Posts Tagged ‘spreading adder’

“Spreading Adders”

Thursday, April 29th, 2010

The hiss of an Eastern hog-nosed snake as it spreads its neck and acts like a cobra can be quite startling, but it is all bluff. Eastern hog -nosed snakes are completely harmless, and it is nearly impossible to get one to bite. It is no accident that they seem to show up when toads are active. Hog-nosed snakes specialize on toads, eating almost nothing else. Colors and patterns of hog-nosed snakes vary from nearly all black to reddish with various shaped markings, and younger hog-nosed snakes seem to be brighter in color than older and larger ones.

An adul;t (top) and juvenile (bottom) Eastern hog-nosed snake

An adult (top) and juvenile (bottom) Eastern hog-nosed snake

When first disturbed, hog-nosed snakes go through their hissing and spreading display, hence the nickname “spreading adder.” However, if they are bothered a bit more, they switch their behavior to a ridiculous series of movements in which they appear to act as though they have died, going so far as to roll over on their back, open their mouth, drag their tongue in the dirt and lay there motionless. If you wait a few minutes, they will roll their head over and look at you. If you roll them over so that they are upright, they quickly roll back over upside down. And, if you wait long enough, they roll over and crawl away. What could possibly be the advantage of doing this? One would think that simply lying there would make it easier for a predator to eat them.

Starting in the bottom left, follow clockwise, the deith-feigning sequence of a hog-nosed snake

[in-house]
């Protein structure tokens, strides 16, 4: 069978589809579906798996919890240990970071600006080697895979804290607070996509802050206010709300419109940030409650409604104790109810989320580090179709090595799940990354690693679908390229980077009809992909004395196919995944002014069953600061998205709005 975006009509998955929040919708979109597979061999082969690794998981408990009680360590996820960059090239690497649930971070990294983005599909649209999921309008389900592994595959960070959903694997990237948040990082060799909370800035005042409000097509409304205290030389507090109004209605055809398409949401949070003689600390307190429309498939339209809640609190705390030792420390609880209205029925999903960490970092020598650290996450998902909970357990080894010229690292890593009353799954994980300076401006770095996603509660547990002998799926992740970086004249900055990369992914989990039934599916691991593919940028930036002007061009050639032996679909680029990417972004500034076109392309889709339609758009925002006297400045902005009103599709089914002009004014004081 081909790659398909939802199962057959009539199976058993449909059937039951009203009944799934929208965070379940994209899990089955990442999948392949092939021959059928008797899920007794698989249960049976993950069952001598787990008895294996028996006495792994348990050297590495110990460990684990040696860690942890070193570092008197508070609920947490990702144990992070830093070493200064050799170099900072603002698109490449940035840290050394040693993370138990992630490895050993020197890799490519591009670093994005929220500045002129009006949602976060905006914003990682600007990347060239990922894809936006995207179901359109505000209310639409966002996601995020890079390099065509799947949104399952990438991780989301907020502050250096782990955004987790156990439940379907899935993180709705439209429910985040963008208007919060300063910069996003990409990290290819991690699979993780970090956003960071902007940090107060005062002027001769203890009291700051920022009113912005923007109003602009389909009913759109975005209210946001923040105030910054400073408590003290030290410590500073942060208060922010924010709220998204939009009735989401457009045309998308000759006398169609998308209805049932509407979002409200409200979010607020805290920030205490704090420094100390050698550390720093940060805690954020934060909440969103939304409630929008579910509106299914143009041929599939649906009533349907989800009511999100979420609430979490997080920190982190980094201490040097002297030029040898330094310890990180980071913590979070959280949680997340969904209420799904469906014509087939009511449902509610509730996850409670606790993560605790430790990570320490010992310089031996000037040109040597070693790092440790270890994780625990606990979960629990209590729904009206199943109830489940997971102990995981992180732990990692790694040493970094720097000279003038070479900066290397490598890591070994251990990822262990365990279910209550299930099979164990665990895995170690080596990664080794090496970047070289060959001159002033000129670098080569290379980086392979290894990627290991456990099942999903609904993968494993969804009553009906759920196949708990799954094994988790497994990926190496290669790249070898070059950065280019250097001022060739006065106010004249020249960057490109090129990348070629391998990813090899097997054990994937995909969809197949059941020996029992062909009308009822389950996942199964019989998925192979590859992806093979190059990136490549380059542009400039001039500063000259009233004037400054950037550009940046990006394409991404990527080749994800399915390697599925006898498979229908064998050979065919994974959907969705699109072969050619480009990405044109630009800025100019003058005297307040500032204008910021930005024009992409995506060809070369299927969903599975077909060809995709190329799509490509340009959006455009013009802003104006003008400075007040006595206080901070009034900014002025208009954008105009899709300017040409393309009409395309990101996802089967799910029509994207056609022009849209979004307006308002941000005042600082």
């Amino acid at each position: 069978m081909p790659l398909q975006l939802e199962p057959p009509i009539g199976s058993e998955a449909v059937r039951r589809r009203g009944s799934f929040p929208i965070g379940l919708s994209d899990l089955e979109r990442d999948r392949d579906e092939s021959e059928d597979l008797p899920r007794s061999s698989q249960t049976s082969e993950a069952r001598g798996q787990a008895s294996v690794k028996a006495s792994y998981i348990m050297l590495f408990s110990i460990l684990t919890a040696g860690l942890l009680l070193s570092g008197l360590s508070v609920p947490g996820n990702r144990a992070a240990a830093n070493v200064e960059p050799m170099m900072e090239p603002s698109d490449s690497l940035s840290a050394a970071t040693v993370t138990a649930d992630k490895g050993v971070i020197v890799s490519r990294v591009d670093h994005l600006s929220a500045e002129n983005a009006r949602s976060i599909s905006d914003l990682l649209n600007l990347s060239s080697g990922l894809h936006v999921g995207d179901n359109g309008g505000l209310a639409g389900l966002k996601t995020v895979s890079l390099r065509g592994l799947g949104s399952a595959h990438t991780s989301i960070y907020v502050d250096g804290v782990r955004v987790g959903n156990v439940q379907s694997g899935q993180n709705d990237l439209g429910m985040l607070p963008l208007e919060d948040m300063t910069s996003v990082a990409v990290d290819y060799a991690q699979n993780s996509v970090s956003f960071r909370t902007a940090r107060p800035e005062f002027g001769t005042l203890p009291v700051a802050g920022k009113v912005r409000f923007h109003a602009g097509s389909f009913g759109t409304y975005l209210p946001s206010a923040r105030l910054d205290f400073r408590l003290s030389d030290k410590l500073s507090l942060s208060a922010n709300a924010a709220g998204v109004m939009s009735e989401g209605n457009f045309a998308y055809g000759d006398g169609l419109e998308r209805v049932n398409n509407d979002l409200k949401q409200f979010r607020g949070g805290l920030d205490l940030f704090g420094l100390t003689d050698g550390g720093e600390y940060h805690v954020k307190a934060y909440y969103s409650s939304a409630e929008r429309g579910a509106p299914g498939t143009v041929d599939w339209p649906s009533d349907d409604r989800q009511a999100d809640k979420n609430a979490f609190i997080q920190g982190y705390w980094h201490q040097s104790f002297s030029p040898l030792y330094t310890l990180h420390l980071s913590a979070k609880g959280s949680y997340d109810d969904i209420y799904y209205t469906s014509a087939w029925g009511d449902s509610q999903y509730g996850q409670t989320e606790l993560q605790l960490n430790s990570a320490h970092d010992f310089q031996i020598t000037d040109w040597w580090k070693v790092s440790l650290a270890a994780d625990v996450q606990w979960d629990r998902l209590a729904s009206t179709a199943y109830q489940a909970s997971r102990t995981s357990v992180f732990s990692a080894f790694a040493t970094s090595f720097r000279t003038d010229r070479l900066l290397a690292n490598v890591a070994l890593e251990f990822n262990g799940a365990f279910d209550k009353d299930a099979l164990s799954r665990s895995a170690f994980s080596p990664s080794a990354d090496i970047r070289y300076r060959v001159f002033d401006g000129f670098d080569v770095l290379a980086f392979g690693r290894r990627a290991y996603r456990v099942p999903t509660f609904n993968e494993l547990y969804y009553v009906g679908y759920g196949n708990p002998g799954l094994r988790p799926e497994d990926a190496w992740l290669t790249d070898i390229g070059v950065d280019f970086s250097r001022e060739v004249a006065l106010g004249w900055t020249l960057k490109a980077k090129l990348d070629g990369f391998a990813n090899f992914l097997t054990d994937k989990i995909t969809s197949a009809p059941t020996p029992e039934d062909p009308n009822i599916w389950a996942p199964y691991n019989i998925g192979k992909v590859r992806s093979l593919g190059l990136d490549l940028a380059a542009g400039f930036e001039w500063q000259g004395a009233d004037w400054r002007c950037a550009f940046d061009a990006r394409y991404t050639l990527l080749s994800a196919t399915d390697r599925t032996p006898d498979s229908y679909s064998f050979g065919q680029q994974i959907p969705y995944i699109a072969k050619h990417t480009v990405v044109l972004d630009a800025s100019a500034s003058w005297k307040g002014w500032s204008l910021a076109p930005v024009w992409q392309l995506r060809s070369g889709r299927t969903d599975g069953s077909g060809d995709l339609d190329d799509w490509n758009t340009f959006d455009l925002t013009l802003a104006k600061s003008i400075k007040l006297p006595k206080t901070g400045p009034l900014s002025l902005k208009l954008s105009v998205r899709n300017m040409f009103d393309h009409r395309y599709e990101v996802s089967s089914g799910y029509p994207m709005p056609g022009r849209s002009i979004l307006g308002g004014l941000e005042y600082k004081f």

Starting at the bottom left, follow clockwise, the death-feigning sequence of an Eastern hog-nosed snake

If you watch carefully when hog-nosed snakes first start rolling over, you will notice that they cover themselves with bodily wastes released from their cloaca as they twist and coil during their death feigning act. Recall that they eat toads, almost exclusively. Toads eat ants and beetles that produce chemicals (alkaloids) for defense, and toads in turn produce strong chemicals that are released from the large glands (paratoids) just in back of their head that make them very bad tasting and sometimes toxic (don’t lick a toad!). So, when Hog-nosed snakes eat toads, they are also eating a bunch of very bad-tasting chemicals. By covering themselves with excrement, Hog-nosed snakes make themselves very bad to eat. The “playing dead” likely keeps them from being injured while a predator determines that they are not as tasty as they first appeared to be when they were crawling along.

Threat display of an adult Eastern hog-nosed snake. Note the raised tail and the flattened neck, hence, "spreading adder."

Threat display of an adult Eastern hog-nosed snake. Note the raised tail and the flattened neck, hence, "spreading adder."